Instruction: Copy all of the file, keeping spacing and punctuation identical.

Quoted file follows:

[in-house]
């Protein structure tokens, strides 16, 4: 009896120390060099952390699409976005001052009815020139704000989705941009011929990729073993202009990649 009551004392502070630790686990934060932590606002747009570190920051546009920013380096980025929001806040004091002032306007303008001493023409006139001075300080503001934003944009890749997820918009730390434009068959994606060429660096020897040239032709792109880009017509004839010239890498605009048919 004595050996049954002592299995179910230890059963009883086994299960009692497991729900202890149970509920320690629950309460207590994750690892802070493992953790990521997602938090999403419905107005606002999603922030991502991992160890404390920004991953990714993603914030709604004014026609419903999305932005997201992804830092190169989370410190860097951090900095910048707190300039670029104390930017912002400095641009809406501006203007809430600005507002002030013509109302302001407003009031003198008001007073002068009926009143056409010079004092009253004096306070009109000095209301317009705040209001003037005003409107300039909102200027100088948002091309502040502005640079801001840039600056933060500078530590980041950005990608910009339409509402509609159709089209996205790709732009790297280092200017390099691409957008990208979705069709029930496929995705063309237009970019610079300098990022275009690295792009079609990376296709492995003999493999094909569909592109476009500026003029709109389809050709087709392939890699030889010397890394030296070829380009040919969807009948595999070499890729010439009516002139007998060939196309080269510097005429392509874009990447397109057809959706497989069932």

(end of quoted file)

[in-house]
């Protein structure tokens, strides 16, 4: 009896120390060099952390699409976005001052009815020139704000989705941009011929990729073993202009990649 009551004392502070630790686990934060932590606002747009570190920051546009920013380096980025929001806040004091002032306007303008001493023409006139001075300080503001934003944009890749997820918009730390434009068959994606060429660096020897040239032709792109880009017509004839010239890498605009048919 004595050996049954002592299995179910230890059963009883086994299960009692497991729900202890149970509920320690629950309460207590994750690892802070493992953790990521997602938090999403419905107005606002999603922030991502991992160890404390920004991953990714993603914030709604004014026609419903999305932005997201992804830092190169989370410190860097951090900095910048707190300039670029104390930017912002400095641009809406501006203007809430600005507002002030013509109302302001407003009031003198008001007073002068009926009143056409010079004092009253004096306070009109000095209301317009705040209001003037005003409107300039909102200027100088948002091309502040502005640079801001840039600056933060500078530590980041950005990608910009339409509402509609159709089209996205790709732009790297280092200017390099691409957008990208979705069709029930496929995705063309237009970019610079300098990022275009690295792009079609990376296709492995003999493999094909569909592109476009500026003029709109389809050709087709392939890699030889010397890394030296070829380009040919969807009948595999070499890729010439009516002139007998060939196309080269510097005429392509874009990447397109057809959706497989069932």